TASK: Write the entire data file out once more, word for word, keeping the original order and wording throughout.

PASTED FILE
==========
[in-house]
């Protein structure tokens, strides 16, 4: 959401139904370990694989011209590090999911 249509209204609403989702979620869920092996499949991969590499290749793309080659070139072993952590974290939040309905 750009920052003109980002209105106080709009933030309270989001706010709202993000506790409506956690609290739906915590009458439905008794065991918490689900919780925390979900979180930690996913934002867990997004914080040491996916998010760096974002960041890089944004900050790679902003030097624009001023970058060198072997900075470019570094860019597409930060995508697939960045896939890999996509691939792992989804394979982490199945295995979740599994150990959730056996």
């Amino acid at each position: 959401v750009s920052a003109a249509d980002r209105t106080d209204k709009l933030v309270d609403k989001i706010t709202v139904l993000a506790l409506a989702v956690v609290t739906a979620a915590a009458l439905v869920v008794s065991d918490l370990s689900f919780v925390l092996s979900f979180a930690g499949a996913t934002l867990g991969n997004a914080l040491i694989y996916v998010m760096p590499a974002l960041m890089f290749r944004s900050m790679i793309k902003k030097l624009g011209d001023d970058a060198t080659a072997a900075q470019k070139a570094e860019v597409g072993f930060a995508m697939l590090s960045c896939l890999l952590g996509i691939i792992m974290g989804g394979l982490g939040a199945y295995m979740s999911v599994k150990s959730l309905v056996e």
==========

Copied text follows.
[in-house]
């Protein structure tokens, strides 16, 4: 959401139904370990694989011209590090999911 249509209204609403989702979620869920092996499949991969590499290749793309080659070139072993952590974290939040309905 750009920052003109980002209105106080709009933030309270989001706010709202993000506790409506956690609290739906915590009458439905008794065991918490689900919780925390979900979180930690996913934002867990997004914080040491996916998010760096974002960041890089944004900050790679902003030097624009001023970058060198072997900075470019570094860019597409930060995508697939960045896939890999996509691939792992989804394979982490199945295995979740599994150990959730056996």
């Amino acid at each position: 959401v750009s920052a003109a249509d980002r209105t106080d209204k709009l933030v309270d609403k989001i706010t709202v139904l993000a506790l409506a989702v956690v609290t739906a979620a915590a009458l439905v869920v008794s065991d918490l370990s689900f919780v925390l092996s979900f979180a930690g499949a996913t934002l867990g991969n997004a914080l040491i694989y996916v998010m760096p590499a974002l960041m890089f290749r944004s900050m790679i793309k902003k030097l624009g011209d001023d970058a060198t080659a072997a900075q470019k070139a570094e860019v597409g072993f930060a995508m697939l590090s960045c896939l890999l952590g996509i691939i792992m974290g989804g394979l982490g939040a199945y295995m979740s999911v599994k150990s959730l309905v056996e």